Doug Richard is a successful entrepreneur, educator and founder of School for Startups which has taught over 15,000 budding entrepreneurs and small business owners from across the globe. Doug featured in the first two TV series of Dragon’s Den and brings over 20 years’ experience in the development and leadership of technology and software ventures. He was the co-founder of the Cambridge Angels and Chairman of the Conservative Party Small Business Task Force. Between 1996 and 2000 Doug was President and CEO of Micrografx, a US publicly quoted software company. Prior to that he also founded and subsequently sold two other companies: Visual Software and ITAL Computers.
The terms of reference of the review are available on the BIS website.
The full recommendations are:
- Apprenticeships should be redefined. They should be clearly targeted at those who are new to a job or role that requires sustained and substantial training. Training and accreditation of existing workers that are already fully competent in their jobs should be delivered separately, as should provision aimed primarily at supporting entry into employment. The Government should introduce a new separate work-based programme to support entry into employment. This should replace some Level 2 apprenticeships.
The focus of apprenticeships should be on the outcome. There should be recognised industry standards at the heart of every apprenticeship. They should clearly set out what apprentices should know, and be able to do, at the end of their apprenticeship, at a high level which is meaningful and relevant for employers. These standards should form the basis of new apprenticeship qualifications, which replace apprenticeship frameworks, the current qualifications which comprise them and the current national occupational standards which underpin them. There should be just one apprenticeship qualification for each occupation associated with an apprenticeship. They should link to standards for professional registration in sectors where these exist and are well-recognised.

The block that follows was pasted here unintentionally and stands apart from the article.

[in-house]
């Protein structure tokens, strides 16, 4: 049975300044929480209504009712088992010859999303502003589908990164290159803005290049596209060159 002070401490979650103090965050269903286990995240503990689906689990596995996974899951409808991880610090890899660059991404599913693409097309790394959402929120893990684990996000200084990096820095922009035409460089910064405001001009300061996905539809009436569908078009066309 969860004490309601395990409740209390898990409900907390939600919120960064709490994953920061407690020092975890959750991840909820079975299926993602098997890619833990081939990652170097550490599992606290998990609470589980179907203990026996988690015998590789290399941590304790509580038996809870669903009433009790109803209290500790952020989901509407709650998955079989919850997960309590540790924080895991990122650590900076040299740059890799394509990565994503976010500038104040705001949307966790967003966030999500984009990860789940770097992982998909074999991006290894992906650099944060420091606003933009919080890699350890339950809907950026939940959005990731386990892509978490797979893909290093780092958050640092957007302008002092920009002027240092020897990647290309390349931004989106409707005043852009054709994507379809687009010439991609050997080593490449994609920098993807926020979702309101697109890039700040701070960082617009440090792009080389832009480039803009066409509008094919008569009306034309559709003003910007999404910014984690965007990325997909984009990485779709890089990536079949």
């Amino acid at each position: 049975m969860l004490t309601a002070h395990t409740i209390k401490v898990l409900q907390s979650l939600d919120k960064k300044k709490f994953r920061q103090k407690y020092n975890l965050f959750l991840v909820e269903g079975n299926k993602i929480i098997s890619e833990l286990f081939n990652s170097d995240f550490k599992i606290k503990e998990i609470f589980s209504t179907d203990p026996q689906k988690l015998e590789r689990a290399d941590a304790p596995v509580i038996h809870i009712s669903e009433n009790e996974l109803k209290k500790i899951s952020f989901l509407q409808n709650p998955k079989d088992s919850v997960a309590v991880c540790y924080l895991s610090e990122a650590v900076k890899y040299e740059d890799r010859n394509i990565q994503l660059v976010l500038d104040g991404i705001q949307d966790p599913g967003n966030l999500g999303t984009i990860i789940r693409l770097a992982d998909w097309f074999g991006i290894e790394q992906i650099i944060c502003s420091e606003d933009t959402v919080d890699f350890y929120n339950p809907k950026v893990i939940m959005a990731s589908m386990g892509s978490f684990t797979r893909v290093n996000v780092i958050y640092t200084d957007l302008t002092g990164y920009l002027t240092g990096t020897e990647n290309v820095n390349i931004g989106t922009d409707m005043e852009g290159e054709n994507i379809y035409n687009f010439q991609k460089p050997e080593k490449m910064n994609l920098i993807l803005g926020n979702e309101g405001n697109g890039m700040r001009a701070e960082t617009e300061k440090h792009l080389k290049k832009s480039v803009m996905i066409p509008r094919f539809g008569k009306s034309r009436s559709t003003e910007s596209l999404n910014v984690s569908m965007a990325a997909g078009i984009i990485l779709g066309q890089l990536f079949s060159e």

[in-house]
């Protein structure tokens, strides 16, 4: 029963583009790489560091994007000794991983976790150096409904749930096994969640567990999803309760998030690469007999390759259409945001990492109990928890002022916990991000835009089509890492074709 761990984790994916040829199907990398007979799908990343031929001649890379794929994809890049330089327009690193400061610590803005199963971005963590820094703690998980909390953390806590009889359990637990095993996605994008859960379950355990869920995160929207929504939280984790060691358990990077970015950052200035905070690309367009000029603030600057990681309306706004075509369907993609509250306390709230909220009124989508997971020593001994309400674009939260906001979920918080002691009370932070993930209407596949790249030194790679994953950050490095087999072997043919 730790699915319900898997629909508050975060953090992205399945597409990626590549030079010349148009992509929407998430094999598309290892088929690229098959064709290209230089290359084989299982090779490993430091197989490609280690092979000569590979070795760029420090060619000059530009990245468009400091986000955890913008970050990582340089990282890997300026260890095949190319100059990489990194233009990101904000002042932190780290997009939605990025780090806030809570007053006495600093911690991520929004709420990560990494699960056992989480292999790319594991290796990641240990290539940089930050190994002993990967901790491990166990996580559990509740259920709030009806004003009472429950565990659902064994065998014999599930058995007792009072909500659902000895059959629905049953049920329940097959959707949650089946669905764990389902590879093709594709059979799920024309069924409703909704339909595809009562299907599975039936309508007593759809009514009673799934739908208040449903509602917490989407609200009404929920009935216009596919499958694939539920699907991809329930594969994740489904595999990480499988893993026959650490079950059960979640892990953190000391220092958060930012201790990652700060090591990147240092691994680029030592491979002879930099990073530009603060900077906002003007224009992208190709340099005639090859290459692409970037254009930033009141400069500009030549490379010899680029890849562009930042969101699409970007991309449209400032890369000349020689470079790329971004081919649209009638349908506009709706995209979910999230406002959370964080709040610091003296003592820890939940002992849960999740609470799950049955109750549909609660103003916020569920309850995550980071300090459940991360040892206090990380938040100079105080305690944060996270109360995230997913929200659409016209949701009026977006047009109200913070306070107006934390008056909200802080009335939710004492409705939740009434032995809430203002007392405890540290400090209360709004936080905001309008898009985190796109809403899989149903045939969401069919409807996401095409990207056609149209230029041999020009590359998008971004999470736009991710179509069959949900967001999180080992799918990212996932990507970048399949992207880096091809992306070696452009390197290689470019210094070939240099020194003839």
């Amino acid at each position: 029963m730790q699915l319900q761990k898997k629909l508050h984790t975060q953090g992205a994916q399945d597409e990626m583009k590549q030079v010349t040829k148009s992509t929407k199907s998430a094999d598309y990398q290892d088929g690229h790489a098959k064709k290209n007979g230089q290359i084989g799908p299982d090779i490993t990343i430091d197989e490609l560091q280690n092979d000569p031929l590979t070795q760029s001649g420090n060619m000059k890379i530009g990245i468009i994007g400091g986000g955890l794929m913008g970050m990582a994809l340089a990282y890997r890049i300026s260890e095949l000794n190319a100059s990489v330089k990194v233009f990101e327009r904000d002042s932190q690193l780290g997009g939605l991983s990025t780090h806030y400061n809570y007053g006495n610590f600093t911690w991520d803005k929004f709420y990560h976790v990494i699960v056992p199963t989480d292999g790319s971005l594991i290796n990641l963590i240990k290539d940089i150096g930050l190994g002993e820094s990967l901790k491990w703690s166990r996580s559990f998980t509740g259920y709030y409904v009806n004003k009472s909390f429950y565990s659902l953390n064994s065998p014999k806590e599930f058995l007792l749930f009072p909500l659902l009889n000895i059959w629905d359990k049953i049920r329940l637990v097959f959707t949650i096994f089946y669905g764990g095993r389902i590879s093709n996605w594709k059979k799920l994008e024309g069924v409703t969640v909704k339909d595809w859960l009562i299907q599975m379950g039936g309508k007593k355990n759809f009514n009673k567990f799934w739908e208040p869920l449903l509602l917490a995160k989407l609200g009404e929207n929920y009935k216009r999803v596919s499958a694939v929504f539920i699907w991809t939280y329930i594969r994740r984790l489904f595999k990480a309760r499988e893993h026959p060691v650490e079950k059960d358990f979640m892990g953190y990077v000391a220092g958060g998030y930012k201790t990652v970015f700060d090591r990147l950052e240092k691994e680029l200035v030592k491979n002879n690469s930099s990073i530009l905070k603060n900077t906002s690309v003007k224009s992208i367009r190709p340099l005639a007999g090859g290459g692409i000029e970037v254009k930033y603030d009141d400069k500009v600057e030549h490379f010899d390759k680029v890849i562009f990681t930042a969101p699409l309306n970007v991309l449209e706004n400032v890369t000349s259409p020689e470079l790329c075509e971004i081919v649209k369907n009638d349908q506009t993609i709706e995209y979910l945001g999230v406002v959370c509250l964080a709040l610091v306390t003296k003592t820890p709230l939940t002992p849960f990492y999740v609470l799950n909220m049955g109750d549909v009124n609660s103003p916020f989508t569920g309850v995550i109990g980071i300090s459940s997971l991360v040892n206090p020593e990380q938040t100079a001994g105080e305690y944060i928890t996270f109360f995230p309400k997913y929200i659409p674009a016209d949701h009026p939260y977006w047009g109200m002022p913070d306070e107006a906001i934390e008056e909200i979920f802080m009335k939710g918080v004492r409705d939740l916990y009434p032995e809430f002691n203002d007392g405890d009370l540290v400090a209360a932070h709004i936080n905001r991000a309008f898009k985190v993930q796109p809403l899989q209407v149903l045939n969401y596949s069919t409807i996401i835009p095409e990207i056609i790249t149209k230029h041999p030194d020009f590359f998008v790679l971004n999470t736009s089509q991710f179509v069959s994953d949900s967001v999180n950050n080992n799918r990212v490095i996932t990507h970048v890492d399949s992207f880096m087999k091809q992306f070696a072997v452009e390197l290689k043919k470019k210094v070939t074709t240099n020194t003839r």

The government should set up a contest for the best qualification. Individual employers, employer partnerships or other organisations with the relevant expertise should be invited to design and develop apprenticeship qualifications for their sectors. The selection of the ‘best’ qualification for an occupation should be based on Government-set criteria for identifying what good looks like. The criteria should ensure the qualification is ambitious and stretching, delivers transferrable skills and has significant buy-in amongst employers, including small ones.
The testing and validation process should be independent and genuinely respected by industry. The test should be holistic, at the end, and assess whether the individual is fully competent and employable, within their job and their sector. Employers should be directly involved in assessment. They must make sure that the assessment consistently tests apprentices to the standard specified in the qualification. Assessors should be entirely independent and have no incentive or disincentive related to the outcome of the assessment. The government, a government body or regulator should approve and oversee the assessment process, or the organisations in charge of that process, in a light-touch way.